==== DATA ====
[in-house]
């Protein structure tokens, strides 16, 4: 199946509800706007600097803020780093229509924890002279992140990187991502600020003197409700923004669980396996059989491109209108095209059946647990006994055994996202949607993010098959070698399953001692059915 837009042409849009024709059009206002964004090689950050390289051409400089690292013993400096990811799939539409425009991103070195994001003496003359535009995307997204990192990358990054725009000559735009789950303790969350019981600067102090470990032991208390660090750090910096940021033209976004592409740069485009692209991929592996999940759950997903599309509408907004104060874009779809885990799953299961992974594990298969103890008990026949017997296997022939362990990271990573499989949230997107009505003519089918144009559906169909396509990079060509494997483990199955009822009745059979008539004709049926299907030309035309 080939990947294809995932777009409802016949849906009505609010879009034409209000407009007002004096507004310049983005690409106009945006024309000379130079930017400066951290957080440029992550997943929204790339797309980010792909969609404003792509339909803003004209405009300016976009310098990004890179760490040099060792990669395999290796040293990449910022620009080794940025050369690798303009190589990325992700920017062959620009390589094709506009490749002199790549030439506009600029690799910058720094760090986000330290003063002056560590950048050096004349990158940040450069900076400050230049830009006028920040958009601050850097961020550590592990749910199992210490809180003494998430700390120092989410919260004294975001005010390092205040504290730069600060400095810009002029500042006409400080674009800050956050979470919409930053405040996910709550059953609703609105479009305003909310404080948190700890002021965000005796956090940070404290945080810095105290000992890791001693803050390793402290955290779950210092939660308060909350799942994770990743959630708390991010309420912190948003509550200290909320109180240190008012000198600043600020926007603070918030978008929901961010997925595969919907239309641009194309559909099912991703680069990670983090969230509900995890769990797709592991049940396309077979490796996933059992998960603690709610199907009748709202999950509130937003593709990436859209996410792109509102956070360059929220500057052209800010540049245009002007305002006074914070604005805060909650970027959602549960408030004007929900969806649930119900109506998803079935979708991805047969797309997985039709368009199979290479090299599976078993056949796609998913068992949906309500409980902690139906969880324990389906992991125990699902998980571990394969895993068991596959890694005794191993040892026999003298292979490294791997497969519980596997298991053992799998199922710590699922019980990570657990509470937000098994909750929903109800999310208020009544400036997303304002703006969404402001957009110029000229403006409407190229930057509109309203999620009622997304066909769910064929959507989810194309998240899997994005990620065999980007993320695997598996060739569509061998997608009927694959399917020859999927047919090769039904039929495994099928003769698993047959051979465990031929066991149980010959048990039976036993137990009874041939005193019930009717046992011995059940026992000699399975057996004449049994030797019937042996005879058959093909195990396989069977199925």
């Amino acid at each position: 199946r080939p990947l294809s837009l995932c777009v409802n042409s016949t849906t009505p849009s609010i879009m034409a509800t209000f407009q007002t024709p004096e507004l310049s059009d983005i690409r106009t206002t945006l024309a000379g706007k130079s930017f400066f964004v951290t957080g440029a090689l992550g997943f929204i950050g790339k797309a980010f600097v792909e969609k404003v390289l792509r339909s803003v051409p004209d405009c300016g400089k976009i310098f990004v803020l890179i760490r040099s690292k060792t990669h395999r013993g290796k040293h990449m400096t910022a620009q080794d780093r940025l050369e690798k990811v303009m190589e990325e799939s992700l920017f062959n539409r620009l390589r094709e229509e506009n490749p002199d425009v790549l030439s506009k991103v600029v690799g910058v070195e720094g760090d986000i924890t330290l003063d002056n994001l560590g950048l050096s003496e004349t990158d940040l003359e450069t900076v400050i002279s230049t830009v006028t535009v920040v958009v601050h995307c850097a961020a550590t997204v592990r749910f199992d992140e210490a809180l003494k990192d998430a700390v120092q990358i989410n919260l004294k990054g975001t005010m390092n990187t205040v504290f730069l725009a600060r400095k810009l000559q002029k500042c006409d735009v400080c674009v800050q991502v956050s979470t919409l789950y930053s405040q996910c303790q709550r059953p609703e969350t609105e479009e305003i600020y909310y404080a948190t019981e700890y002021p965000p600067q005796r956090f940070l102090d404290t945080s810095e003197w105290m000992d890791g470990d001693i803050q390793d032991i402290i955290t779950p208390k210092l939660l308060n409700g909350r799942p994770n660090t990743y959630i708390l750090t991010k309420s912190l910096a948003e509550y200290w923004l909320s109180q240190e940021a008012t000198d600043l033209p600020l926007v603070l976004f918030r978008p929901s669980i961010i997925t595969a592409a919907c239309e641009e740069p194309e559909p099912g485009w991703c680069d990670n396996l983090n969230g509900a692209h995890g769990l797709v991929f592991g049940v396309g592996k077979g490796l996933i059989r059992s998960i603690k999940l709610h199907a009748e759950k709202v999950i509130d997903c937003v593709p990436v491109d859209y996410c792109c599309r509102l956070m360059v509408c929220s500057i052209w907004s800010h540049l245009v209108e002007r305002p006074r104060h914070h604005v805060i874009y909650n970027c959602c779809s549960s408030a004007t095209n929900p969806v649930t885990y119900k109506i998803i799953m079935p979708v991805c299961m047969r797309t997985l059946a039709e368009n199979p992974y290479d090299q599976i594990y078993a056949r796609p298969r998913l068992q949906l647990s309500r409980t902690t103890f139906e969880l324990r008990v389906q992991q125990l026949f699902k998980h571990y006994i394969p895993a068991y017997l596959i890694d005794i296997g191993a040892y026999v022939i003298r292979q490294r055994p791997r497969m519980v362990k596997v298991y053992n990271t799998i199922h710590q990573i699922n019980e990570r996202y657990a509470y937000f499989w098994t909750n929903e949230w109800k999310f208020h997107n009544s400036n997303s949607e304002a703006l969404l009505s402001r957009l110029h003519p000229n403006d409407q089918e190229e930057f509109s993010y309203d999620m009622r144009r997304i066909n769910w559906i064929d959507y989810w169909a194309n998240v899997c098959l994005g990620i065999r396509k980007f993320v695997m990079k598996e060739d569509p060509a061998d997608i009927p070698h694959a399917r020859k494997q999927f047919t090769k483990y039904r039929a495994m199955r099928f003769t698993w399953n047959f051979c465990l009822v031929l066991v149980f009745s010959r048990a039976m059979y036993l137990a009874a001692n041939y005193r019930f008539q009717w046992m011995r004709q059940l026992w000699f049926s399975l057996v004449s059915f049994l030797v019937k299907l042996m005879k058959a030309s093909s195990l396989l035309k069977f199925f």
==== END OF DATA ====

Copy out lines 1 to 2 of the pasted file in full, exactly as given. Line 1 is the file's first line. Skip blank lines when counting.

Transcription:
[in-house]
């Protein structure tokens, strides 16, 4: 199946509800706007600097803020780093229509924890002279992140990187991502600020003197409700923004669980396996059989491109209108095209059946647990006994055994996202949607993010098959070698399953001692059915 837009042409849009024709059009206002964004090689950050390289051409400089690292013993400096990811799939539409425009991103070195994001003496003359535009995307997204990192990358990054725009000559735009789950303790969350019981600067102090470990032991208390660090750090910096940021033209976004592409740069485009692209991929592996999940759950997903599309509408907004104060874009779809885990799953299961992974594990298969103890008990026949017997296997022939362990990271990573499989949230997107009505003519089918144009559906169909396509990079060509494997483990199955009822009745059979008539004709049926299907030309035309 080939990947294809995932777009409802016949849906009505609010879009034409209000407009007002004096507004310049983005690409106009945006024309000379130079930017400066951290957080440029992550997943929204790339797309980010792909969609404003792509339909803003004209405009300016976009310098990004890179760490040099060792990669395999290796040293990449910022620009080794940025050369690798303009190589990325992700920017062959620009390589094709506009490749002199790549030439506009600029690799910058720094760090986000330290003063002056560590950048050096004349990158940040450069900076400050230049830009006028920040958009601050850097961020550590592990749910199992210490809180003494998430700390120092989410919260004294975001005010390092205040504290730069600060400095810009002029500042006409400080674009800050956050979470919409930053405040996910709550059953609703609105479009305003909310404080948190700890002021965000005796956090940070404290945080810095105290000992890791001693803050390793402290955290779950210092939660308060909350799942994770990743959630708390991010309420912190948003509550200290909320109180240190008012000198600043600020926007603070918030978008929901961010997925595969919907239309641009194309559909099912991703680069990670983090969230509900995890769990797709592991049940396309077979490796996933059992998960603690709610199907009748709202999950509130937003593709990436859209996410792109509102956070360059929220500057052209800010540049245009002007305002006074914070604005805060909650970027959602549960408030004007929900969806649930119900109506998803079935979708991805047969797309997985039709368009199979290479090299599976078993056949796609998913068992949906309500409980902690139906969880324990389906992991125990699902998980571990394969895993068991596959890694005794191993040892026999003298292979490294791997497969519980596997298991053992799998199922710590699922019980990570657990509470937000098994909750929903109800999310208020009544400036997303304002703006969404402001957009110029000229403006409407190229930057509109309203999620009622997304066909769910064929959507989810194309998240899997994005990620065999980007993320695997598996060739569509061998997608009927694959399917020859999927047919090769039904039929495994099928003769698993047959051979465990031929066991149980010959048990039976036993137990009874041939005193019930009717046992011995059940026992000699399975057996004449049994030797019937042996005879058959093909195990396989069977199925």